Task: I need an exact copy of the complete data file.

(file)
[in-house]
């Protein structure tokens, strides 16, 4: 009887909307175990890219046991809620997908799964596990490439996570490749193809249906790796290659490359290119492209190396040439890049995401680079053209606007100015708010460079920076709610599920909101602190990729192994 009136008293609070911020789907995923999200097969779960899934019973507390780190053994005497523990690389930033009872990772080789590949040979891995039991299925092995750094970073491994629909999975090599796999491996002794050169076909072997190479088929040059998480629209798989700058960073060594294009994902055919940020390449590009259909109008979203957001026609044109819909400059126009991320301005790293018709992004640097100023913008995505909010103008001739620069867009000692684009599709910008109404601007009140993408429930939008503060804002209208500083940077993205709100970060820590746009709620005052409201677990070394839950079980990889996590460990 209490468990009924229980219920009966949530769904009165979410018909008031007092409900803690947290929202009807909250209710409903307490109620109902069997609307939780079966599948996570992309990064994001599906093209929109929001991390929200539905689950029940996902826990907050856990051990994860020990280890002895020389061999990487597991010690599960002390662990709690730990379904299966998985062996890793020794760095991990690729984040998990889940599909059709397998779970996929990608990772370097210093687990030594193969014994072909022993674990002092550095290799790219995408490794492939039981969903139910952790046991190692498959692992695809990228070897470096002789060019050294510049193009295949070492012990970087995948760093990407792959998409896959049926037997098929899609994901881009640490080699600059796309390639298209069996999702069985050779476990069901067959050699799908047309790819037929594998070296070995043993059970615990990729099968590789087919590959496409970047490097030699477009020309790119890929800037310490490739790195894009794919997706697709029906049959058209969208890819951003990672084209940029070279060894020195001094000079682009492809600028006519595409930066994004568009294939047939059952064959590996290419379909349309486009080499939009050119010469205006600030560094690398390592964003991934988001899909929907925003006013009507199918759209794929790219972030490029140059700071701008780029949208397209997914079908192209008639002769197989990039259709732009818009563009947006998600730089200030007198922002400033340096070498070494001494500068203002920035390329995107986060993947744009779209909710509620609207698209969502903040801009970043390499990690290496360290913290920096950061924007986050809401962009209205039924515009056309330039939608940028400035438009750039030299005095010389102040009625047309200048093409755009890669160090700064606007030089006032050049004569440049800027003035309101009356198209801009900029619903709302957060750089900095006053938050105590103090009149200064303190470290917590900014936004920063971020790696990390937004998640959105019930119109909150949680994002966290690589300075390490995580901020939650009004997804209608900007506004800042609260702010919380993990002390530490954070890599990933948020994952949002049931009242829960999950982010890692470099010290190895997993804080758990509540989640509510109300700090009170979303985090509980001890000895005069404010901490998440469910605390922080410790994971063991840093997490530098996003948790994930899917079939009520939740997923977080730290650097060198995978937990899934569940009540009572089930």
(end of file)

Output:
[in-house]
């Protein structure tokens, strides 16, 4: 009887909307175990890219046991809620997908799964596990490439996570490749193809249906790796290659490359290119492209190396040439890049995401680079053209606007100015708010460079920076709610599920909101602190990729192994 009136008293609070911020789907995923999200097969779960899934019973507390780190053994005497523990690389930033009872990772080789590949040979891995039991299925092995750094970073491994629909999975090599796999491996002794050169076909072997190479088929040059998480629209798989700058960073060594294009994902055919940020390449590009259909109008979203957001026609044109819909400059126009991320301005790293018709992004640097100023913008995505909010103008001739620069867009000692684009599709910008109404601007009140993408429930939008503060804002209208500083940077993205709100970060820590746009709620005052409201677990070394839950079980990889996590460990 209490468990009924229980219920009966949530769904009165979410018909008031007092409900803690947290929202009807909250209710409903307490109620109902069997609307939780079966599948996570992309990064994001599906093209929109929001991390929200539905689950029940996902826990907050856990051990994860020990280890002895020389061999990487597991010690599960002390662990709690730990379904299966998985062996890793020794760095991990690729984040998990889940599909059709397998779970996929990608990772370097210093687990030594193969014994072909022993674990002092550095290799790219995408490794492939039981969903139910952790046991190692498959692992695809990228070897470096002789060019050294510049193009295949070492012990970087995948760093990407792959998409896959049926037997098929899609994901881009640490080699600059796309390639298209069996999702069985050779476990069901067959050699799908047309790819037929594998070296070995043993059970615990990729099968590789087919590959496409970047490097030699477009020309790119890929800037310490490739790195894009794919997706697709029906049959058209969208890819951003990672084209940029070279060894020195001094000079682009492809600028006519595409930066994004568009294939047939059952064959590996290419379909349309486009080499939009050119010469205006600030560094690398390592964003991934988001899909929907925003006013009507199918759209794929790219972030490029140059700071701008780029949208397209997914079908192209008639002769197989990039259709732009818009563009947006998600730089200030007198922002400033340096070498070494001494500068203002920035390329995107986060993947744009779209909710509620609207698209969502903040801009970043390499990690290496360290913290920096950061924007986050809401962009209205039924515009056309330039939608940028400035438009750039030299005095010389102040009625047309200048093409755009890669160090700064606007030089006032050049004569440049800027003035309101009356198209801009900029619903709302957060750089900095006053938050105590103090009149200064303190470290917590900014936004920063971020790696990390937004998640959105019930119109909150949680994002966290690589300075390490995580901020939650009004997804209608900007506004800042609260702010919380993990002390530490954070890599990933948020994952949002049931009242829960999950982010890692470099010290190895997993804080758990509540989640509510109300700090009170979303985090509980001890000895005069404010901490998440469910605390922080410790994971063991840093997490530098996003948790994930899917079939009520939740997923977080730290650097060198995978937990899934569940009540009572089930």